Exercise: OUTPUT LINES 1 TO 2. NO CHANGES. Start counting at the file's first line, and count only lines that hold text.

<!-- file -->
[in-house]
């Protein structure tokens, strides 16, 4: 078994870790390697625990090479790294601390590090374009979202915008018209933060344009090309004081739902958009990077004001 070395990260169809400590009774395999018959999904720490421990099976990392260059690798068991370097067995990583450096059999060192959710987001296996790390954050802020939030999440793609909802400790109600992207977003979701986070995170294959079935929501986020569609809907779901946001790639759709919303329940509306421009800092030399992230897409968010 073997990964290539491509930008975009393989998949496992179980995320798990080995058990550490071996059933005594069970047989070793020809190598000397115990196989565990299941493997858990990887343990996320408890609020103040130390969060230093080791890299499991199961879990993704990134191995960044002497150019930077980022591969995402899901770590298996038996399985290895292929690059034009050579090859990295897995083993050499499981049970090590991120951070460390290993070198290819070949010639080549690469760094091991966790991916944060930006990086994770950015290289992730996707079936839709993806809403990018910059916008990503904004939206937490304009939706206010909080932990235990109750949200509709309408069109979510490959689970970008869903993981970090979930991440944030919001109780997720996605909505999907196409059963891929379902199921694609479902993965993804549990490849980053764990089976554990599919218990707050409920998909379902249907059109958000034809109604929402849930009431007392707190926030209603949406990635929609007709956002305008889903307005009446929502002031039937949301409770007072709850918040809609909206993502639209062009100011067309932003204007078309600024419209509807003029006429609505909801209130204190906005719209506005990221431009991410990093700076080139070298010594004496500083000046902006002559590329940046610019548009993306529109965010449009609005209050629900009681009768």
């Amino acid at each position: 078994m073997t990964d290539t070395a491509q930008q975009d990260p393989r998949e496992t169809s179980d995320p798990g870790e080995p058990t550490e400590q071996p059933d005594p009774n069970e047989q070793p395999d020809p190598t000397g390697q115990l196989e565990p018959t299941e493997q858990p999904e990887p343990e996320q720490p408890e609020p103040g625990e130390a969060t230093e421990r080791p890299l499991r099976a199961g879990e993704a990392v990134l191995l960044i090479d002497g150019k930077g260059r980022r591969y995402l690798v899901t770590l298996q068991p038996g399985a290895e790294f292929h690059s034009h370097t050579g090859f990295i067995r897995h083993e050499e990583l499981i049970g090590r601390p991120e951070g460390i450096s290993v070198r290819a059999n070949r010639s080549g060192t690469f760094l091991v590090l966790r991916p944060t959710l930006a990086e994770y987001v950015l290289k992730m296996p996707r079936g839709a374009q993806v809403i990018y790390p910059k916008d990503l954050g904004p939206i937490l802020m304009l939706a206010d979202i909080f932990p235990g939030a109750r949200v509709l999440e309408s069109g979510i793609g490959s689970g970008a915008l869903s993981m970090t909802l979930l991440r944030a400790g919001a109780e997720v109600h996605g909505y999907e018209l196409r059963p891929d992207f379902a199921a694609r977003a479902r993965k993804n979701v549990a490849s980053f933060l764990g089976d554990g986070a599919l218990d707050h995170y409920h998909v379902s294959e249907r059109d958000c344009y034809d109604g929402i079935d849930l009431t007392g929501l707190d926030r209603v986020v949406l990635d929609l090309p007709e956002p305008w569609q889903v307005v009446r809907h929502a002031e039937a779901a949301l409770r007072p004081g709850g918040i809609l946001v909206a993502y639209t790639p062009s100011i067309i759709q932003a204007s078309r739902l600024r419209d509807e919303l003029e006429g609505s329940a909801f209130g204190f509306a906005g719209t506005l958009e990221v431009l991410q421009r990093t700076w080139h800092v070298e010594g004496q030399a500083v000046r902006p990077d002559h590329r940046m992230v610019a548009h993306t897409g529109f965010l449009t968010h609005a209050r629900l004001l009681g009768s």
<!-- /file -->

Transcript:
[in-house]
């Protein structure tokens, strides 16, 4: 078994870790390697625990090479790294601390590090374009979202915008018209933060344009090309004081739902958009990077004001 070395990260169809400590009774395999018959999904720490421990099976990392260059690798068991370097067995990583450096059999060192959710987001296996790390954050802020939030999440793609909802400790109600992207977003979701986070995170294959079935929501986020569609809907779901946001790639759709919303329940509306421009800092030399992230897409968010 073997990964290539491509930008975009393989998949496992179980995320798990080995058990550490071996059933005594069970047989070793020809190598000397115990196989565990299941493997858990990887343990996320408890609020103040130390969060230093080791890299499991199961879990993704990134191995960044002497150019930077980022591969995402899901770590298996038996399985290895292929690059034009050579090859990295897995083993050499499981049970090590991120951070460390290993070198290819070949010639080549690469760094091991966790991916944060930006990086994770950015290289992730996707079936839709993806809403990018910059916008990503904004939206937490304009939706206010909080932990235990109750949200509709309408069109979510490959689970970008869903993981970090979930991440944030919001109780997720996605909505999907196409059963891929379902199921694609479902993965993804549990490849980053764990089976554990599919218990707050409920998909379902249907059109958000034809109604929402849930009431007392707190926030209603949406990635929609007709956002305008889903307005009446929502002031039937949301409770007072709850918040809609909206993502639209062009100011067309932003204007078309600024419209509807003029006429609505909801209130204190906005719209506005990221431009991410990093700076080139070298010594004496500083000046902006002559590329940046610019548009993306529109965010449009609005209050629900009681009768």